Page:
“Look…” He glanced away and shoved his hands into his pants pockets. “I know we’re doing all this yoga and deep breathing stuff, and it’s working fine. I’m on board. Treadmill walking, Downward Dog and revenge.”

“You remembered a pose. I’m so proud.”

His gaze, dark gray and seemingly impenetrable, slid to hers. “You’re not telling anybody, are you?”

“About walking, posing or vengeance?”

“Any
of it.”

“None of it.” She wanted to touch him again,
maybe even hold his hand and hopefully watch some of the anxiety drain from his expression. But having already experienced his retreat, she wasn’t about to push herself forward again, even in a friendly, trying-to-forget-her-dead-husband way. “We’re bonded like a doctor and patient,” she said to assure him of her discretion. “What we do together is private.”

The moment the words were out of her mouth, she realized how provocative they sounded. “I mean, personal.”
Good grief, that doesn’t sound much better.
“Not anybody’s business but yours.”

“I got what you meant.” He cocked his head. “You wanna keep digging?”

She imagined the hole where she was standing—representing the muddy area between client and friend—was already pretty deep and thick. “No, thanks.”

“I just don’t want you to talk in too much detail about the…unconventional aspects of our training.”

She nodded. “You have to protect your tough-guy rep.”

“Exactly.”

“Your secret is safe with me. You were pretty great this morning, by the way. The glowing smile was a nice touch. It totally threw your family off balance. Unlike your business, there’s not a lot of entertaining moments in mine. But that was one for the books.”

The satisfaction was plain on Bryan’s face. “Did
you see how Isabel couldn’t even drink her coffee? The woman
lives
on caffeine.”

“Speechless Cade was my personal favorite.”

“Even Parker seemed surprised. Believe me, it’s hard to throw him for a loop.”

“I bet.”

“Bryan, let’s go!” someone called from the hauler.

“Be right there,” Bryan called back, never budging his gaze from Darcy’s. “What’s for dinner?”

“Tofu surprise,” she said as she backed away.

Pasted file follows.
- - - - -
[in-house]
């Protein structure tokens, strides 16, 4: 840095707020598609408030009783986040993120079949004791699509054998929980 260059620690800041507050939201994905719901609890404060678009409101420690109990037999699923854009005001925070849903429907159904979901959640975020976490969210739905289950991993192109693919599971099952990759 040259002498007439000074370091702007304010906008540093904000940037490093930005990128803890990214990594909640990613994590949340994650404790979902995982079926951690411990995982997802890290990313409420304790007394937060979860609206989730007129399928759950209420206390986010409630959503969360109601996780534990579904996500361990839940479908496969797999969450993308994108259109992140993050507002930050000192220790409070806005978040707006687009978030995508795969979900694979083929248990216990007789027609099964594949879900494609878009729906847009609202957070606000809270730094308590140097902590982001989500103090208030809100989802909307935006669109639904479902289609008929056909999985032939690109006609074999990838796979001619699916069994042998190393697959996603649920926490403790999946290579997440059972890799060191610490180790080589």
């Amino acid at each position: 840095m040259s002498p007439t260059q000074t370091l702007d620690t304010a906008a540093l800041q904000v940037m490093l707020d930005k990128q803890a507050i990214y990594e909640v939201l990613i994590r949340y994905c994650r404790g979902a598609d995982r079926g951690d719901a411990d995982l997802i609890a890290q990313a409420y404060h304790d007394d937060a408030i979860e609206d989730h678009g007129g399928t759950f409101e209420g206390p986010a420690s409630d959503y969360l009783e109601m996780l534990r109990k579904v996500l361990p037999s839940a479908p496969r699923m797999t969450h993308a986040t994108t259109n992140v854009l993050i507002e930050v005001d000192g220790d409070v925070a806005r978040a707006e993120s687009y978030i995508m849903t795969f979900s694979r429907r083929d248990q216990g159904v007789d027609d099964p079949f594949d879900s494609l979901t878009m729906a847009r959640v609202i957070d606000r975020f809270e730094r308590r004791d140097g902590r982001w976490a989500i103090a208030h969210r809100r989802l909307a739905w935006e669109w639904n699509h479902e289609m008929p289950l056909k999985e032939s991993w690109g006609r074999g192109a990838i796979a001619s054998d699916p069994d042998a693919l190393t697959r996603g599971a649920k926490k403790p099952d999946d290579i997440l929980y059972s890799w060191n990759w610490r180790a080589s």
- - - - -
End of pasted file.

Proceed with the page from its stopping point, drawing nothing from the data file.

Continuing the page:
His pleasant expression vanished. “You’re not serious.”

“Probably not. Maybe you’ll be surprised when it
isn’t
tofu.”

“You’re not so bad after all, Darcy Butler.”

CHAPTER SEVEN

“I
’M GONNA KILL HER
.”

Staring at the contents of his refrigerator in disbelief, Bryan vowed a new vengeance—on Darcy’s head.

He saw skim milk, water bottles, eggs, sliced turkey, low-fat cheese—what was the point of cheese without plenty of fat?—fresh fruit and vegetables, lettuce, tomatoes, alfalfa sprouts and something called hummus. No bacon. No premade hamburger patties. No salami. No beer. No Go! The energy drink was one of Cade’s primary sponsors. How could Bryan invite their business executives to his motor home and not offer them their own product?

It was humiliating. It was crazy.

It was unacceptable.

He scoured the cabinets and found the same drastic change. No chips. No boxes of macaroni and cheese or instant, flavored rice. In fact, there was nothing but whole-wheat pasta, almonds and rice cakes.

Rice cakes, for pity’s sake.

He paced his motor home, trying to figure out where he’d gone wrong, where he’d failed to explain
to Darcy that his rehab wasn’t prison. That he needed
real
food, not rabbit nibbles. Plus, with all the freakin’ exercise—and the torturous stretching—she had him doing, he’d already lost six pounds. He’d drop the last fourteen in no time. There was no need for drastic measures.

Rice cakes and alfalfa.

No damn way.

They’d cruised along the last several weeks, from California and Las Vegas to Atlanta and Bristol, with all the GRI teams doing well. Arriving in Martinsville, VA, Cade was third in points, Shawn tenth, and the combination of last year’s champion Kevin Reiner and their new driver, Lars Heiman, were twelfth.

He and Darcy had found a rhythm to their exercise and meal routine. She dragged him to the treadmill in the morning. She grilled food at lunch, provided snacks during the day, then consulted with the chef at the hotels or made him simple meals at night that met her nutrition requirements. It hadn’t all been steamed fish and tasteless vegetables. Either just before or after dinner, they went through the yoga, at which he was improving.

His knee felt better. He slept easier. He was stronger. With this being an East Coast race and his motor home kitchen readily available, he’d been looking forward to finding out just how good a cook Darcy really was.

Parker had been bragging about her fettuccine Bolognese and shrimp with pesto sauce. Isabel went on
and on about Darcy’s advice and tips, which had given Isabel’s Quest for Cooking Perfect Italian an extra kick. Even the office manager at GRI—whose Latino roots ran as deep as the racing tradition of red hot dogs at the Martinsville snack booths—bragged about Darcy’s fresh salsa and chicken with yellow rice and black beans.